One of the most important arguments supporting the idea that the Red Planet was once a wet and warm place may have just been proven false. According to a new study, the clays found at some locations on Mars may have formed from cooling lava.
Until now, scientists thought that these materials could have only appeared after liquid water flowed on the planet. As such, the fact that these clays existed hinted strongly that water must have existed, too.
However, the study indicates that similar clays can form from volcanic lava. As the molten rock cooled off and crystallized, small pockets of water droplets may have interacted with chemicals in the environment, to produce clays rich in iron and magnesium.
The clays were detected by both the NASA Mars Reconnaissance Orbiter (MRO) and the European Space Agency (ESA) Mars Express. Current estimates place their age at between 4.1 billion and 3.7 billion years, Science News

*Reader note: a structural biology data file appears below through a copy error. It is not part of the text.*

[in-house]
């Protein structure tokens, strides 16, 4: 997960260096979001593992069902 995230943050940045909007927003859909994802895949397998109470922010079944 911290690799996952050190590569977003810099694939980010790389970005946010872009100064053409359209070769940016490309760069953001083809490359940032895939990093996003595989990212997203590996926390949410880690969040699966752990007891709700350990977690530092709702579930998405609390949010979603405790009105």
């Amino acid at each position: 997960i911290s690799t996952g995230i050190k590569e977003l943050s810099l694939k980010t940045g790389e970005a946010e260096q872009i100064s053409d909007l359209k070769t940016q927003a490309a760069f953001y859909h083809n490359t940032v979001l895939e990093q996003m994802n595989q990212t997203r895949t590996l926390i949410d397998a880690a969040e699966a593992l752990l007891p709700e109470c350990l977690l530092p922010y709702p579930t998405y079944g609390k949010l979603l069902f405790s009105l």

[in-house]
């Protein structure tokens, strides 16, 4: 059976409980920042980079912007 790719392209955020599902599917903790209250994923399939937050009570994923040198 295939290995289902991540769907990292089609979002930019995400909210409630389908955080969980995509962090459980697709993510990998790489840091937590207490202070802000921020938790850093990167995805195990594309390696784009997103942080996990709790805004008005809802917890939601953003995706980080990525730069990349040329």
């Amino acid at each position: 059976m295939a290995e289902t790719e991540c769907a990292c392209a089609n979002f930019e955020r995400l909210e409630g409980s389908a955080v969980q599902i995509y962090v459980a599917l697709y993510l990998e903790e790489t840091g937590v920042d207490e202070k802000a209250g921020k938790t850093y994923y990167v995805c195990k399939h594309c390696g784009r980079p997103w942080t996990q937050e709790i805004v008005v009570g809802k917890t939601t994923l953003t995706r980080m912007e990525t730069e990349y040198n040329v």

Details of the new proposal – which is bound to stir up some controversy in the international astronomical community – were published in the September 9 issue of the journal Nature Geoscience.
In the past, some researchers suggested that the clays might have appeared as a result of hydrothermal activity, which may have brought water droplets to the surface to form these clays. However, there is not sufficient evidence to support this claim.
The new proposal does not require the presence of water either above or below the surface, in order to explain the old materials.
“We’re not saying all clays on Mars formed by this process. [However] if most clays formed by a magmatic process, it says maybe water wasn’t so available on early Mars,” explains Bethany Ehlmann.
The expert, a co-author of the new study, holds an appointment as a planetary geologist at the California Institute of Technology (Caltech). She adds that the amount of data we have of Mars is currently very limited, making studies of this type very difficult.
“There is a lot more work to be done before this should be accepted as the prevailing paradigm for clays on Mars,” US Geological Survey (USGS) Astrogeology Science Center director, Laszlo Kestay, goes on to say.